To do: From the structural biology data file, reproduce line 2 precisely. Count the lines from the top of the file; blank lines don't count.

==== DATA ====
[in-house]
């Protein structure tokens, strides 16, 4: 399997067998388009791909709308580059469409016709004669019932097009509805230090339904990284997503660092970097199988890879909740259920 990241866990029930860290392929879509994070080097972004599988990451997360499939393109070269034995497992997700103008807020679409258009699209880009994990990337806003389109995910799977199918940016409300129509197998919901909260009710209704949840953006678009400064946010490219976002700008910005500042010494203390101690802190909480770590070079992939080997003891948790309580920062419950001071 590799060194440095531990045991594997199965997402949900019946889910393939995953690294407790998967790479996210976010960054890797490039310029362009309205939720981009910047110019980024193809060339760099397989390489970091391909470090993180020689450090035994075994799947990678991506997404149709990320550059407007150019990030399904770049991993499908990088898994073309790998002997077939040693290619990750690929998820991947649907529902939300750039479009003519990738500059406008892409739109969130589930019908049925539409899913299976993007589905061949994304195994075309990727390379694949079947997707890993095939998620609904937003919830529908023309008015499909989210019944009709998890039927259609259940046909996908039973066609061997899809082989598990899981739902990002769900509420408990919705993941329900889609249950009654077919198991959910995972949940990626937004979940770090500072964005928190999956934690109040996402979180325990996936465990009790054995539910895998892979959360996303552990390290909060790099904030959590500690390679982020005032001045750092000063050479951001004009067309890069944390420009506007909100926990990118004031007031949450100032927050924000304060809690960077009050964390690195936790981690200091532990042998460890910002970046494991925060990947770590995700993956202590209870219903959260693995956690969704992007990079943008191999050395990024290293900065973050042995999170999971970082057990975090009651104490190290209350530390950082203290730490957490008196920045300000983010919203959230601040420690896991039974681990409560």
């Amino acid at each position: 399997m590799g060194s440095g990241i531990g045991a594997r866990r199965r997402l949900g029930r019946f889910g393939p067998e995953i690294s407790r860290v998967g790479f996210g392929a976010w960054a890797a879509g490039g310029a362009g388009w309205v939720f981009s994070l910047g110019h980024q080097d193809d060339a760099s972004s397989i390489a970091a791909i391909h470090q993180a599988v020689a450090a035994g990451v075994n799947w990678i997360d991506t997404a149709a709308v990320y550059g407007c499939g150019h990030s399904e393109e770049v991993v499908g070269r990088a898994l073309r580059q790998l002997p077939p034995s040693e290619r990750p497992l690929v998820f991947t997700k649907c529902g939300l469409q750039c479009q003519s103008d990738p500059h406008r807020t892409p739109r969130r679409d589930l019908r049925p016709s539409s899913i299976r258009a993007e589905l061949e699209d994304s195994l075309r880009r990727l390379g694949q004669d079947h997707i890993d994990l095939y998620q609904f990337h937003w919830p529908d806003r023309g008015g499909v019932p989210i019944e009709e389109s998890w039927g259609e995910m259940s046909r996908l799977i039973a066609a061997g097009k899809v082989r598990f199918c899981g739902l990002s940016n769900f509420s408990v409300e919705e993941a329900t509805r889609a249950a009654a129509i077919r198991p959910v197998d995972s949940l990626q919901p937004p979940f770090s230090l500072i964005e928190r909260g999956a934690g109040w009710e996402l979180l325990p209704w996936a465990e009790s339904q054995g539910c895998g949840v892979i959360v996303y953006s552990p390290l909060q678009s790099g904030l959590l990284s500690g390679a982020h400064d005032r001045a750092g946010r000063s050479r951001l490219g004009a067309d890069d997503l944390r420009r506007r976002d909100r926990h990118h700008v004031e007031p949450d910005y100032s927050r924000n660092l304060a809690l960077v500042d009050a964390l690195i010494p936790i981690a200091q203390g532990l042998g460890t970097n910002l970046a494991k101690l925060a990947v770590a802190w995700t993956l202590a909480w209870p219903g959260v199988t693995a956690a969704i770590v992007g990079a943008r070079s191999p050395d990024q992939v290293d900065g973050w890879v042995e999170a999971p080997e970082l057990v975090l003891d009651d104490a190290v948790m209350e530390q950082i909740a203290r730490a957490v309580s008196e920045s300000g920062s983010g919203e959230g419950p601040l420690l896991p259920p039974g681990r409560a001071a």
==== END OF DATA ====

């Protein structure tokens, strides 16, 4: 399997067998388009791909709308580059469409016709004669019932097009509805230090339904990284997503660092970097199988890879909740259920 990241866990029930860290392929879509994070080097972004599988990451997360499939393109070269034995497992997700103008807020679409258009699209880009994990990337806003389109995910799977199918940016409300129509197998919901909260009710209704949840953006678009400064946010490219976002700008910005500042010494203390101690802190909480770590070079992939080997003891948790309580920062419950001071 590799060194440095531990045991594997199965997402949900019946889910393939995953690294407790998967790479996210976010960054890797490039310029362009309205939720981009910047110019980024193809060339760099397989390489970091391909470090993180020689450090035994075994799947990678991506997404149709990320550059407007150019990030399904770049991993499908990088898994073309790998002997077939040693290619990750690929998820991947649907529902939300750039479009003519990738500059406008892409739109969130589930019908049925539409899913299976993007589905061949994304195994075309990727390379694949079947997707890993095939998620609904937003919830529908023309008015499909989210019944009709998890039927259609259940046909996908039973066609061997899809082989598990899981739902990002769900509420408990919705993941329900889609249950009654077919198991959910995972949940990626937004979940770090500072964005928190999956934690109040996402979180325990996936465990009790054995539910895998892979959360996303552990390290909060790099904030959590500690390679982020005032001045750092000063050479951001004009067309890069944390420009506007909100926990990118004031007031949450100032927050924000304060809690960077009050964390690195936790981690200091532990042998460890910002970046494991925060990947770590995700993956202590209870219903959260693995956690969704992007990079943008191999050395990024290293900065973050042995999170999971970082057990975090009651104490190290209350530390950082203290730490957490008196920045300000983010919203959230601040420690896991039974681990409560």